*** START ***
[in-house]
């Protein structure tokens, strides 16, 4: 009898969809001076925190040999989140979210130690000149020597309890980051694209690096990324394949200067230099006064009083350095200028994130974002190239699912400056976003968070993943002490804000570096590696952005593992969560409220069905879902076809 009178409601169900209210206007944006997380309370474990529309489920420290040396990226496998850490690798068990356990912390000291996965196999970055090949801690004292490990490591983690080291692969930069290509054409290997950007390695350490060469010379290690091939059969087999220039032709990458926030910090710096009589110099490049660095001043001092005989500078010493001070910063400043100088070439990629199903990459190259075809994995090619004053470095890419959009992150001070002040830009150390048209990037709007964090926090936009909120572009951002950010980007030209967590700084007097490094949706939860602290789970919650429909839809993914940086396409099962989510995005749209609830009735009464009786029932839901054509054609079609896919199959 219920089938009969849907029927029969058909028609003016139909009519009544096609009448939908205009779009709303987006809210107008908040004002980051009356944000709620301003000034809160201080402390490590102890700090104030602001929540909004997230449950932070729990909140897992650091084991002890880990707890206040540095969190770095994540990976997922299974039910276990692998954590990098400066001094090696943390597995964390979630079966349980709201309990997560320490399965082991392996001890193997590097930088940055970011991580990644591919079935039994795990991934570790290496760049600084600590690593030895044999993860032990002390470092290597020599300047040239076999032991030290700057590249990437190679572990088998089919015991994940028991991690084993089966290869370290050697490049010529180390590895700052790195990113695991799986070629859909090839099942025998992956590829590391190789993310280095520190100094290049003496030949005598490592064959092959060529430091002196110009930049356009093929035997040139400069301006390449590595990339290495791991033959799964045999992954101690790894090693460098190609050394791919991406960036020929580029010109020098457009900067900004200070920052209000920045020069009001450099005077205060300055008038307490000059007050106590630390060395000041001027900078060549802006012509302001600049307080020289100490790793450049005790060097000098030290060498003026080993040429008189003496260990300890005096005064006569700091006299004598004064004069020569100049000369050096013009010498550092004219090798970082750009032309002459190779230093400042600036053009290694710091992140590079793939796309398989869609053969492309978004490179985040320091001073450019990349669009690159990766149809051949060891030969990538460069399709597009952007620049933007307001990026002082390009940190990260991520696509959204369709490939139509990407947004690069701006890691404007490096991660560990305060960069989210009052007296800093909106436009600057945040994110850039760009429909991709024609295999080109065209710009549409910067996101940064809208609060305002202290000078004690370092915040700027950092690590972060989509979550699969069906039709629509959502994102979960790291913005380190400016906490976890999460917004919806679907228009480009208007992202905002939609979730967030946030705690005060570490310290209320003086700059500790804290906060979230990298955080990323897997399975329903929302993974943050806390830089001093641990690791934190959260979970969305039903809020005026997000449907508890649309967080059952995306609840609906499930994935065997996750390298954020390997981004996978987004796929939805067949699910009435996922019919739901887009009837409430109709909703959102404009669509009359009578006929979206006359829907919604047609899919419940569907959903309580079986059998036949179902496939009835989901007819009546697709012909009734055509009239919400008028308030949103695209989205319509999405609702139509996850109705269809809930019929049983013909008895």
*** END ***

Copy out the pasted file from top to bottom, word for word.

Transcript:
[in-house]
């Protein structure tokens, strides 16, 4: 009898969809001076925190040999989140979210130690000149020597309890980051694209690096990324394949200067230099006064009083350095200028994130974002190239699912400056976003968070993943002490804000570096590696952005593992969560409220069905879902076809 009178409601169900209210206007944006997380309370474990529309489920420290040396990226496998850490690798068990356990912390000291996965196999970055090949801690004292490990490591983690080291692969930069290509054409290997950007390695350490060469010379290690091939059969087999220039032709990458926030910090710096009589110099490049660095001043001092005989500078010493001070910063400043100088070439990629199903990459190259075809994995090619004053470095890419959009992150001070002040830009150390048209990037709007964090926090936009909120572009951002950010980007030209967590700084007097490094949706939860602290789970919650429909839809993914940086396409099962989510995005749209609830009735009464009786029932839901054509054609079609896919199959 219920089938009969849907029927029969058909028609003016139909009519009544096609009448939908205009779009709303987006809210107008908040004002980051009356944000709620301003000034809160201080402390490590102890700090104030602001929540909004997230449950932070729990909140897992650091084991002890880990707890206040540095969190770095994540990976997922299974039910276990692998954590990098400066001094090696943390597995964390979630079966349980709201309990997560320490399965082991392996001890193997590097930088940055970011991580990644591919079935039994795990991934570790290496760049600084600590690593030895044999993860032990002390470092290597020599300047040239076999032991030290700057590249990437190679572990088998089919015991994940028991991690084993089966290869370290050697490049010529180390590895700052790195990113695991799986070629859909090839099942025998992956590829590391190789993310280095520190100094290049003496030949005598490592064959092959060529430091002196110009930049356009093929035997040139400069301006390449590595990339290495791991033959799964045999992954101690790894090693460098190609050394791919991406960036020929580029010109020098457009900067900004200070920052209000920045020069009001450099005077205060300055008038307490000059007050106590630390060395000041001027900078060549802006012509302001600049307080020289100490790793450049005790060097000098030290060498003026080993040429008189003496260990300890005096005064006569700091006299004598004064004069020569100049000369050096013009010498550092004219090798970082750009032309002459190779230093400042600036053009290694710091992140590079793939796309398989869609053969492309978004490179985040320091001073450019990349669009690159990766149809051949060891030969990538460069399709597009952007620049933007307001990026002082390009940190990260991520696509959204369709490939139509990407947004690069701006890691404007490096991660560990305060960069989210009052007296800093909106436009600057945040994110850039760009429909991709024609295999080109065209710009549409910067996101940064809208609060305002202290000078004690370092915040700027950092690590972060989509979550699969069906039709629509959502994102979960790291913005380190400016906490976890999460917004919806679907228009480009208007992202905002939609979730967030946030705690005060570490310290209320003086700059500790804290906060979230990298955080990323897997399975329903929302993974943050806390830089001093641990690791934190959260979970969305039903809020005026997000449907508890649309967080059952995306609840609906499930994935065997996750390298954020390997981004996978987004796929939805067949699910009435996922019919739901887009009837409430109709909703959102404009669509009359009578006929979206006359829907919604047609899919419940569907959903309580079986059998036949179902496939009835989901007819009546697709012909009734055509009239919400008028308030949103695209989205319509999405609702139509996850109705269809809930019929049983013909008895």